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Re-Evaluating Japan’s Middle Power Diplomacy: Between Aspirations and Reality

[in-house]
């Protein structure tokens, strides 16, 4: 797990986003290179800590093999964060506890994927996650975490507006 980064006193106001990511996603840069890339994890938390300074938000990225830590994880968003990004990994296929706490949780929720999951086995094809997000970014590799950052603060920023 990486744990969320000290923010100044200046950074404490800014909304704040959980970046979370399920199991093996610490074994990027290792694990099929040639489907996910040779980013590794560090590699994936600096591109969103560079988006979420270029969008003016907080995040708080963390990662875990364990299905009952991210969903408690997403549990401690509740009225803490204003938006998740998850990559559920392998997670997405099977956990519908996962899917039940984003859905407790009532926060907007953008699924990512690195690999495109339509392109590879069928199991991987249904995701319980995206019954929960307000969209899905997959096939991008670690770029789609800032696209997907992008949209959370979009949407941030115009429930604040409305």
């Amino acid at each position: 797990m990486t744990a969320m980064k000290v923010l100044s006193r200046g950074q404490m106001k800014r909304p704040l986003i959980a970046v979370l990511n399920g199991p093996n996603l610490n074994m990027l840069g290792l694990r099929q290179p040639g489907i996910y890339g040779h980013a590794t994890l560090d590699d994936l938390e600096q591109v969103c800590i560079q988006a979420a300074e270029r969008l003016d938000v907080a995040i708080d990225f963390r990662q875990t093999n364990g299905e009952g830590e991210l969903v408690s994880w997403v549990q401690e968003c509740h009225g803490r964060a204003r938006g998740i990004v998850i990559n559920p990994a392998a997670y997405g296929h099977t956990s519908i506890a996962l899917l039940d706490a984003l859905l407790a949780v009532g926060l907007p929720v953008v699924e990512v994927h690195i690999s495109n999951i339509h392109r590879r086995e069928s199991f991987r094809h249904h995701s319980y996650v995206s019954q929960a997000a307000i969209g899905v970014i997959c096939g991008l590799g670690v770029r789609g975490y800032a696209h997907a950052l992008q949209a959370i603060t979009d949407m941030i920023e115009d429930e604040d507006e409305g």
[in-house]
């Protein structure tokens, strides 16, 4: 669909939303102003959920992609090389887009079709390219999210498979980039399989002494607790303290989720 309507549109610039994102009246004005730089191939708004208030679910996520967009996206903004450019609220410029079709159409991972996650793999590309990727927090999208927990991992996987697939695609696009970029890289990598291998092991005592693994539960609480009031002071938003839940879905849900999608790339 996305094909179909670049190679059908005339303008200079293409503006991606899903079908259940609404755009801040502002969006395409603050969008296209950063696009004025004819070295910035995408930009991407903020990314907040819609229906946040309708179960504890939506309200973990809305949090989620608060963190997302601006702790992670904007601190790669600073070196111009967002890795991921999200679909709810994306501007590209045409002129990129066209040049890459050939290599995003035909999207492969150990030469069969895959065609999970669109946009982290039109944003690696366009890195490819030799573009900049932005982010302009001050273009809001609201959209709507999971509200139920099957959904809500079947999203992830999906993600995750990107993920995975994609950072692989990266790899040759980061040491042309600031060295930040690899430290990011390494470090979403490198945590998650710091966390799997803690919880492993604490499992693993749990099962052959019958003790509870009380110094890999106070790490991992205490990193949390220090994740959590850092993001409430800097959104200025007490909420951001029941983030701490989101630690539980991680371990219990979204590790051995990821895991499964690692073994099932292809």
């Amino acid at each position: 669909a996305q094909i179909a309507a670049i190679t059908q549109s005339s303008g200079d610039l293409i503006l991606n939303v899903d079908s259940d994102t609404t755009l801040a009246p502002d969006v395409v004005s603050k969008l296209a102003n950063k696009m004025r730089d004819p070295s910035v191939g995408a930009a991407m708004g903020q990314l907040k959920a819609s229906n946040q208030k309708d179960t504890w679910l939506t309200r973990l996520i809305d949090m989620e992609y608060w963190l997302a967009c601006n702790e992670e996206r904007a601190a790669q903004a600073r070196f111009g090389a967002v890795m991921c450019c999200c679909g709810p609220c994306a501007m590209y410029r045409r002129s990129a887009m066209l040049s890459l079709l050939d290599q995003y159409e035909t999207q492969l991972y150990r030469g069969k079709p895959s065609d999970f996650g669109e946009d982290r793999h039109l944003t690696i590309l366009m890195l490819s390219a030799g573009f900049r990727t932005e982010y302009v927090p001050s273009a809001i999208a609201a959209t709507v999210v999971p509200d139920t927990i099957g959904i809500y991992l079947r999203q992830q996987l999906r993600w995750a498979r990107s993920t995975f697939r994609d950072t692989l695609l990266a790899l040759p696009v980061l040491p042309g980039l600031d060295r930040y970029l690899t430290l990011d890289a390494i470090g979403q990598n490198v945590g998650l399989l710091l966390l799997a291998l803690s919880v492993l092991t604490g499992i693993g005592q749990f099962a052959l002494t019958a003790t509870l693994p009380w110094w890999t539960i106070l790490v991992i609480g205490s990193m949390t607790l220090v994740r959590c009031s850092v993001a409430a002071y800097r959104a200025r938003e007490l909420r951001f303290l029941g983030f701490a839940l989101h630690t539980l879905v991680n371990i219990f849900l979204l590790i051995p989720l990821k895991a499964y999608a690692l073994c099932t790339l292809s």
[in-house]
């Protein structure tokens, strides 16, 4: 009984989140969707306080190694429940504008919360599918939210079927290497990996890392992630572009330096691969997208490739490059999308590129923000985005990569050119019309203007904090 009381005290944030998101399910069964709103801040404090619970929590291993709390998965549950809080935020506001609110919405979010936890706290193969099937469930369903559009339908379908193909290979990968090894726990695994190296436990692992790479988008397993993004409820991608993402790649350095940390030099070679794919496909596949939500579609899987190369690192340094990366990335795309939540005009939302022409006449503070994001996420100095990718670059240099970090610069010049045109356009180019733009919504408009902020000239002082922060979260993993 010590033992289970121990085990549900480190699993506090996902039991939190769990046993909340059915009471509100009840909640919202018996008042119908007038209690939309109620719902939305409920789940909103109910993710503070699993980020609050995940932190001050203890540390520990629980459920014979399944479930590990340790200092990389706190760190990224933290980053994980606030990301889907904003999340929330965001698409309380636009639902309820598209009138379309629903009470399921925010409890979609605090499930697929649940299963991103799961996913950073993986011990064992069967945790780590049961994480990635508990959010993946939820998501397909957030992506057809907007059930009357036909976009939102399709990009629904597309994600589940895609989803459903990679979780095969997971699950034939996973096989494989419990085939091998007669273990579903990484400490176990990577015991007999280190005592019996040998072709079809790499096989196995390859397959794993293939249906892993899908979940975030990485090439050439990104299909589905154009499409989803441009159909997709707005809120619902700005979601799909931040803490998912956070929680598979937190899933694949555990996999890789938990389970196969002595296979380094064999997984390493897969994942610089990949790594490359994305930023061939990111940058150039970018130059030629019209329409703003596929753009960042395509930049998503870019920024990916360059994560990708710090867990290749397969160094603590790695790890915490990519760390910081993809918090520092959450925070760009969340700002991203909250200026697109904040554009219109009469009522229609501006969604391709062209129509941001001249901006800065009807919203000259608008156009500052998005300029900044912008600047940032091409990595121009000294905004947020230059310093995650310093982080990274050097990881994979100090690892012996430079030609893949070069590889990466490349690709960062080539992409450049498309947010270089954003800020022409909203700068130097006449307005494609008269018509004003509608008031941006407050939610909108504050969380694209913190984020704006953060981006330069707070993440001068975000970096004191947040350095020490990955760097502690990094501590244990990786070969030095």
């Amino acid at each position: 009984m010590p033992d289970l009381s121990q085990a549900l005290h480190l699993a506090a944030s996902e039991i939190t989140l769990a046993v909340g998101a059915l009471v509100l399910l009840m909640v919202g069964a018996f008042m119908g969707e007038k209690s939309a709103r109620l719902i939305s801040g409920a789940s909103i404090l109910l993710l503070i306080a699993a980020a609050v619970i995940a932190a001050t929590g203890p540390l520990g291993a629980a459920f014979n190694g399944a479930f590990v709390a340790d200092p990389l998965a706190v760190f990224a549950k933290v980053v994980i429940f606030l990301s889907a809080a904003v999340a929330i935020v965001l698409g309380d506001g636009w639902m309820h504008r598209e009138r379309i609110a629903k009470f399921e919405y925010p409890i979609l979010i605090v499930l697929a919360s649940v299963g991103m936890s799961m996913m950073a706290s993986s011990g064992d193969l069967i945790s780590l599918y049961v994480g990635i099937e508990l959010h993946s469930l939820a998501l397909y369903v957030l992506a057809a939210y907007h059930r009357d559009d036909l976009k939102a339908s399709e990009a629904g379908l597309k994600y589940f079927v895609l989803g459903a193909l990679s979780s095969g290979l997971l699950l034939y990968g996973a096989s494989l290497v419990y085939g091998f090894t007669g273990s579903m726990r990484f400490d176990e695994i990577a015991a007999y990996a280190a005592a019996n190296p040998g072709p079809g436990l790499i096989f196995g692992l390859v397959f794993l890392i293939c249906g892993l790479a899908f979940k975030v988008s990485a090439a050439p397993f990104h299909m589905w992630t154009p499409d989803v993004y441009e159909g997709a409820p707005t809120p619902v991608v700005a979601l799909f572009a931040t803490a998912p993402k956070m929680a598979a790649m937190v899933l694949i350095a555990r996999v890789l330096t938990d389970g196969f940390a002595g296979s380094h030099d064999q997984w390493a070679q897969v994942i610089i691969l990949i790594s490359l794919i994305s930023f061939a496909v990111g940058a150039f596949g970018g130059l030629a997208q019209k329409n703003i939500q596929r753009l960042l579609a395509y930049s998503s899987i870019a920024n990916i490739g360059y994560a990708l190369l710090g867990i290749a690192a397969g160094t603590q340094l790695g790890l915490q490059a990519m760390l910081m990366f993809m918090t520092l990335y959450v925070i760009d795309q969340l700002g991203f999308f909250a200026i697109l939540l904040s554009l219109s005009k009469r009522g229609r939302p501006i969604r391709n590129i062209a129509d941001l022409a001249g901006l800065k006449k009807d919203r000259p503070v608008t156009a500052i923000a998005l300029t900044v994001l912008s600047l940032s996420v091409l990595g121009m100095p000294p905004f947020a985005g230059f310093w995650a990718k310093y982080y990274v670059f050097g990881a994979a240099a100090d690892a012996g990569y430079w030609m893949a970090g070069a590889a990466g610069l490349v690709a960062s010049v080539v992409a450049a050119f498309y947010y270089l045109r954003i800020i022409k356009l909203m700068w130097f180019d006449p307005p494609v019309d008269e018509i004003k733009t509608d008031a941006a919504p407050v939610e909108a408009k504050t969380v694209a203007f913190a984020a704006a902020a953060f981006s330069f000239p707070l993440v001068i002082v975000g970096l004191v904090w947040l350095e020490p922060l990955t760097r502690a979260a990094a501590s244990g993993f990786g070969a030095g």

In recent years, Japan has expanded its security policies and become more proactive in its regional security affairs. It is, however, caught between two Great Powers—China and the United States, whose rivalries have significant ramifications on the stability of the Indo-Pacific region. What, then, are Japan’s options for navigating a changing and increasingly volatile regional strategic landscape? Key Japan geopolitical observers have argued for Japan to adopt a grand strategy as a “middle power,” one that can make substantial contributions to maintaining the international order and exert moderate influence in international politics. There are, however, constraints that prevent Japan from fully adopting this role—chiefly, the lack of coercive military force, the dominance of the security identity of domestic antimilitarism, and a US-dependent strategic posture. Using role theory, this paper examines Japan’s “middle power” diplomacy, the strategies it employs, and the limitations of its regional leadership ambitions. It further analyzes Japan’s regional security engagements, its relations with the Association of Southeast Asian Nations (ASEAN) and other “middle powers” in the region (e.g., Australia and South Korea), as well as the implications of Japan’s strategic choices and behavior on the security and stability of the Indo-Pacific.


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